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Dear Santa - Exceptional Stuff

Posted by brucechapman on August 14, 2007 at 6:22 PM PDT

Dear Santa,

My stack traces seem to have been getting less and less useful recently. Just to make myself perfectly clear, I am not talking about wrapping the sleigh reins around a chimney, which is what you might think of when you hear the words "stack trace".

So here are a couple of things I'd like your seven elves to work on please.

Better messages in JVM thrown Exceptions

First, can the JVM elves please use the information that is available when the JVM throws an exception to create a useful message. For instance, in cases of throwing a NullPointerException, could we please be told the type of the reference that is null, and what it is that can't be done to null.

For example, say you call List.get() on a null reference, wouldn't it be nice to see something like this in the message

Exception in thread "main" java.lang.NullPointerException: ((java.util.List)null).get()

or when accessing an element from a null array

Exception in thread "main" java.lang.NullPointerException: ((String[])null)[]

Those are just suggestions, but having some more information in the message of JVM generated exceptions would make life a little bit more pleasant for me. I am sure I am not the only one who has spent far too long analysing a line of code that throws a NullPointerException trying to work out which reference is null, all the time overlooking the possibility that it was an Integer being used as an array index which was being autounboxed. A meaningful exception message would save an awful lot of wasted time.

As best I can tell this can all be done without actually changing any specs. There are a few related bugs and RFEs in bug parade that address little parts of this, but what I'd really like is for someone to go through the whole JVM Spec, look at each exception that can be thrown by each opcode, and put all the useful information (types and names) available to the JVM into the messages in some consistent notation.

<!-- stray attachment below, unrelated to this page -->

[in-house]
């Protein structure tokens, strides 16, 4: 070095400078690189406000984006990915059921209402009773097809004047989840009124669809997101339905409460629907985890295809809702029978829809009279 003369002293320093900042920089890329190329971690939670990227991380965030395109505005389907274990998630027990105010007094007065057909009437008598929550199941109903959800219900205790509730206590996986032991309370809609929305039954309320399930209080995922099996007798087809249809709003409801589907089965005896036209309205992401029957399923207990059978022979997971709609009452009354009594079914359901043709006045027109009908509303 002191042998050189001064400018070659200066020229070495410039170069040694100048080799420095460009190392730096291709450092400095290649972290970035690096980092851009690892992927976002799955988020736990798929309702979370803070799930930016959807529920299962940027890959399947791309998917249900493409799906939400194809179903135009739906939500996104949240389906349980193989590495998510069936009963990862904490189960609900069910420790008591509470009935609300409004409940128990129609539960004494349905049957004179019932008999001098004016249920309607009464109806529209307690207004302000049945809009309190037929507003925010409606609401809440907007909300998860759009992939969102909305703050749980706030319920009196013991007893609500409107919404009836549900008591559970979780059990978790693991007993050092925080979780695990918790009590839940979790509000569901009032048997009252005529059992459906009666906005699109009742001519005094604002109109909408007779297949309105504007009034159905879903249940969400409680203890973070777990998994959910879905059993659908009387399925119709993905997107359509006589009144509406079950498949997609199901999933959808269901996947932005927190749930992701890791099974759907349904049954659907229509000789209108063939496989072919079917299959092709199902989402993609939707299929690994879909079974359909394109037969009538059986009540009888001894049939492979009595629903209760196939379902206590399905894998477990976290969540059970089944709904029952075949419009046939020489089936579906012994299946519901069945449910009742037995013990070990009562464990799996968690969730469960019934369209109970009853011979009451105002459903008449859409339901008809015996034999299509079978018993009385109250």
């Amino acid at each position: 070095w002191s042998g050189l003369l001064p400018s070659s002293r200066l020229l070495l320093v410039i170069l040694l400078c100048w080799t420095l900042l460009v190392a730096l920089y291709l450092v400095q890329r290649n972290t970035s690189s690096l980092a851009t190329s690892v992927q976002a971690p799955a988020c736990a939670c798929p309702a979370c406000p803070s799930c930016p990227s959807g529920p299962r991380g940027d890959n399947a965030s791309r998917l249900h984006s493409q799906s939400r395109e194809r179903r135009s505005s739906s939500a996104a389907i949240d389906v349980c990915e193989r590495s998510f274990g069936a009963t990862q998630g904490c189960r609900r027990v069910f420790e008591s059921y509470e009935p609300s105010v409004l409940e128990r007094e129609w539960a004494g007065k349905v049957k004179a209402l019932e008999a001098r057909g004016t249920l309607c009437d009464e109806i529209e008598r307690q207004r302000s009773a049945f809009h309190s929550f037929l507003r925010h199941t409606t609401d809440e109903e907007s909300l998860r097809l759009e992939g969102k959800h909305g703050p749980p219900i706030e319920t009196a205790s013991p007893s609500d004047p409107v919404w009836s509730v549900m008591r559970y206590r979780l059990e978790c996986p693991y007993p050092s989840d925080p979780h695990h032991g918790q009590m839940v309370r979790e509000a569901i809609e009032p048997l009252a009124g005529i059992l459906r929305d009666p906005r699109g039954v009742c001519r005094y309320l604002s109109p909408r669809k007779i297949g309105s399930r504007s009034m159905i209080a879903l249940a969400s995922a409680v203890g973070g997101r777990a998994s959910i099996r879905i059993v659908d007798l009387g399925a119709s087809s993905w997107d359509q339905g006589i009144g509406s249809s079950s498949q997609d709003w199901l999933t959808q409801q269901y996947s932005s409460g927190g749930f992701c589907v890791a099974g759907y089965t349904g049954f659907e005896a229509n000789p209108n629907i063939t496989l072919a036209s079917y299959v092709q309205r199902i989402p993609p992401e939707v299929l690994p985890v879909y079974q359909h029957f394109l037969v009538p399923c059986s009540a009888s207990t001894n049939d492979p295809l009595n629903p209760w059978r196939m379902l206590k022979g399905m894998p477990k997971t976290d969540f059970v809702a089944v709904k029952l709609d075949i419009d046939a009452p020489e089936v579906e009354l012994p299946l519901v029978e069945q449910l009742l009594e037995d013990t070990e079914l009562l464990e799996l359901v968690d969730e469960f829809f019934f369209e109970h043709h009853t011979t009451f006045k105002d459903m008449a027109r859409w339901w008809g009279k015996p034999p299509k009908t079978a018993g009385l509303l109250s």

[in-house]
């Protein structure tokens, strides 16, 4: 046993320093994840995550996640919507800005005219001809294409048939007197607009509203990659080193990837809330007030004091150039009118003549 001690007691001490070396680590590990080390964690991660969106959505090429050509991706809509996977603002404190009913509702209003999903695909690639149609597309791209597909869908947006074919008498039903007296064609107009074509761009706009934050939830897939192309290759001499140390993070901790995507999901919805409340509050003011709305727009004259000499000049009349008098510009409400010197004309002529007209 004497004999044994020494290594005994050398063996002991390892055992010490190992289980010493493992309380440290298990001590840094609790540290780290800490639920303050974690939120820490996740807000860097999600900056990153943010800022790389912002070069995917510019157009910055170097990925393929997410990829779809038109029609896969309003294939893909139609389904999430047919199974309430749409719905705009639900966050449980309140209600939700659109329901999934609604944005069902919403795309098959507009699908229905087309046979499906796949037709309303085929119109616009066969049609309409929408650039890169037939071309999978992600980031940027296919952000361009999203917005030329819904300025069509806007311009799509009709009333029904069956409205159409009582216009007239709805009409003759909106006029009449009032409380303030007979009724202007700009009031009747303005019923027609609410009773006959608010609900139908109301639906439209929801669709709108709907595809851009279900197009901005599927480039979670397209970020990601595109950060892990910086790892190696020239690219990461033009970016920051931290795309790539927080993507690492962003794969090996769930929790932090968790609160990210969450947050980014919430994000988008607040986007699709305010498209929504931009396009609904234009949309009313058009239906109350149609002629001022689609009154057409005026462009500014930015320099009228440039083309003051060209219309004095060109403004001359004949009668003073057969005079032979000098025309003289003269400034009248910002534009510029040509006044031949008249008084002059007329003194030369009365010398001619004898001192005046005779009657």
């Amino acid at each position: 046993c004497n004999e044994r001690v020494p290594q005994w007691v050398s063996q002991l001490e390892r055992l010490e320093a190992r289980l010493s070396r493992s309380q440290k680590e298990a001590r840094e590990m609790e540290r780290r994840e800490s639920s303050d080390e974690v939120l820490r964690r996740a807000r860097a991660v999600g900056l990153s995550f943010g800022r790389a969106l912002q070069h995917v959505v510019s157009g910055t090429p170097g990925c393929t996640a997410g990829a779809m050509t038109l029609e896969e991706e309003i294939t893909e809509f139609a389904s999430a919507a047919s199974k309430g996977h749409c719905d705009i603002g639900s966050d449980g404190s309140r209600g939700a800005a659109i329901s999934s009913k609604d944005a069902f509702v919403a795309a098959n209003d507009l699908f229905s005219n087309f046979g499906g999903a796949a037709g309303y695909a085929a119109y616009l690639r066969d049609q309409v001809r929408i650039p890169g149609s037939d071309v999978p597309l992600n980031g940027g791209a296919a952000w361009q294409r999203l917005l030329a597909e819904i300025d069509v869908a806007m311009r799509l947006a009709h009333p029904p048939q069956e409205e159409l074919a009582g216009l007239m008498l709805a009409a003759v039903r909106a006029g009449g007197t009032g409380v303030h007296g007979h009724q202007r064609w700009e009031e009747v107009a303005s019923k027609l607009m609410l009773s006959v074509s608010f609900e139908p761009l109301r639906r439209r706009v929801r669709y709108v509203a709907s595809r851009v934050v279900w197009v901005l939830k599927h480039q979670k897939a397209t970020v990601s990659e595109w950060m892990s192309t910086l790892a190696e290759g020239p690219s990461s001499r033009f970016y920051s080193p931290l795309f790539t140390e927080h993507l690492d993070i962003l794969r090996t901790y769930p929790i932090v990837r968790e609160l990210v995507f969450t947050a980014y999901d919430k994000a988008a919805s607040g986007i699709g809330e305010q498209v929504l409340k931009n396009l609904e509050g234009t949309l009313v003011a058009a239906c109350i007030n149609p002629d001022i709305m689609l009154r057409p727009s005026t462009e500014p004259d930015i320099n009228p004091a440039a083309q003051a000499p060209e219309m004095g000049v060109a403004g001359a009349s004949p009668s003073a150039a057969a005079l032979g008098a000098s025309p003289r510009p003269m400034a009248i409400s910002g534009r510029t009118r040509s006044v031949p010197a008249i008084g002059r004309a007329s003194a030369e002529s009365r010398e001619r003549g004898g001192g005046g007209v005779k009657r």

Context Identifiers in StackTraceElements

This suggestion might be a little more controversial. Often the code that is being debugged to find the cause of an Exception is not java code, but some other form that has been converted into a composite data structure and is being "executed" (in loose terms) by java code that someone else wrote for an external library or framework.

Some examples are JSP or JSF pages and scripting language code being run by an interpreter.

What would be really helpful in these cases would be for the stack trace to include a small amount of contextual information associated with key objects in the stack. Wouldn't it be nice if you could see the JSP / JSF EL expression that was being evaluated when an Exception was thrown. Wouldn't it be nice to see the name and source line number of the XML elements that enclosed the element containing that expression? Wouldn't it be nice if you could see the line numbers of the javascript code that was being executed? Wouldn't it be nice if your own classes could add the contents of a String instance field to a stack trace element for specified methods of key classes.

Here's how it might work.

Add a new property to StackTraceElement to hold the context identifier.

Define a marker annotation (say @StackContext).

Use @StackContext to annotate the methods for which you would like the context identifier shown in the stack trace.

For any class with any methods annotated with @StackContext, annotate a single String field with @StackContext to identify the context value.

When a stack trace is being filled in, the JVM would look at each method on the stack, and if it was annotated with @StackContext then the @StackContext field would be accessed, and if non null, then the value of that field would be used to set the context identifier in the corresponding stack trace element.

Printing the stack trace would print the instance identifiers where they were non null.

Other details might include taking a prefix substring if the annotated field's value was too long (say no more than 40 characters), and only filling in the context identifier once for consecutive stack trace elements with the same "this".

Imagine.

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